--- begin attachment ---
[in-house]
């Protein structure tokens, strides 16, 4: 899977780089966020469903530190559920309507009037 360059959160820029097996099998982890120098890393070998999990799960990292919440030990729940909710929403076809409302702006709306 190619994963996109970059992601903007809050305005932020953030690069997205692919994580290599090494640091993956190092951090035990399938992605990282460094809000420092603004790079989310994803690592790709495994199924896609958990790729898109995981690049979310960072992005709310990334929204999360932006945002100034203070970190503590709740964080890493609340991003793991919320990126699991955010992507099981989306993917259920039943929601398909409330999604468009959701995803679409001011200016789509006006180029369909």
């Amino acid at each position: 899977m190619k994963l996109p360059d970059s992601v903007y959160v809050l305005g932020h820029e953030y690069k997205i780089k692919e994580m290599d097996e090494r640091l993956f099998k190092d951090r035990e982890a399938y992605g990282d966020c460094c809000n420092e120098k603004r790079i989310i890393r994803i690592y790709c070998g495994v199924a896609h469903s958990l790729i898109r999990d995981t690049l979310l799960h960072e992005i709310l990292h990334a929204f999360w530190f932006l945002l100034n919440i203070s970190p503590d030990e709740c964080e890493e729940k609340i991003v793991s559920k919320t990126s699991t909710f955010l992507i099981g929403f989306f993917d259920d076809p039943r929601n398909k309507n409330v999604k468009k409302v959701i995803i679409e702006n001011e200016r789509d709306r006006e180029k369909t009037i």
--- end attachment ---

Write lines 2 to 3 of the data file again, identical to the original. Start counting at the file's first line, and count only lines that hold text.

């Protein structure tokens, strides 16, 4: 899977780089966020469903530190559920309507009037 360059959160820029097996099998982890120098890393070998999990799960990292919440030990729940909710929403076809409302702006709306 190619994963996109970059992601903007809050305005932020953030690069997205692919994580290599090494640091993956190092951090035990399938992605990282460094809000420092603004790079989310994803690592790709495994199924896609958990790729898109995981690049979310960072992005709310990334929204999360932006945002100034203070970190503590709740964080890493609340991003793991919320990126699991955010992507099981989306993917259920039943929601398909409330999604468009959701995803679409001011200016789509006006180029369909």
């Amino acid at each position: 899977m190619k994963l996109p360059d970059s992601v903007y959160v809050l305005g932020h820029e953030y690069k997205i780089k692919e994580m290599d097996e090494r640091l993956f099998k190092d951090r035990e982890a399938y992605g990282d966020c460094c809000n420092e120098k603004r790079i989310i890393r994803i690592y790709c070998g495994v199924a896609h469903s958990l790729i898109r999990d995981t690049l979310l799960h960072e992005i709310l990292h990334a929204f999360w530190f932006l945002l100034n919440i203070s970190p503590d030990e709740c964080e890493e729940k609340i991003v793991s559920k919320t990126s699991t909710f955010l992507i099981g929403f989306f993917d259920d076809p039943r929601n398909k309507n409330v999604k468009k409302v959701i995803i679409e702006n001011e200016r789509d709306r006006e180029k369909t009037i």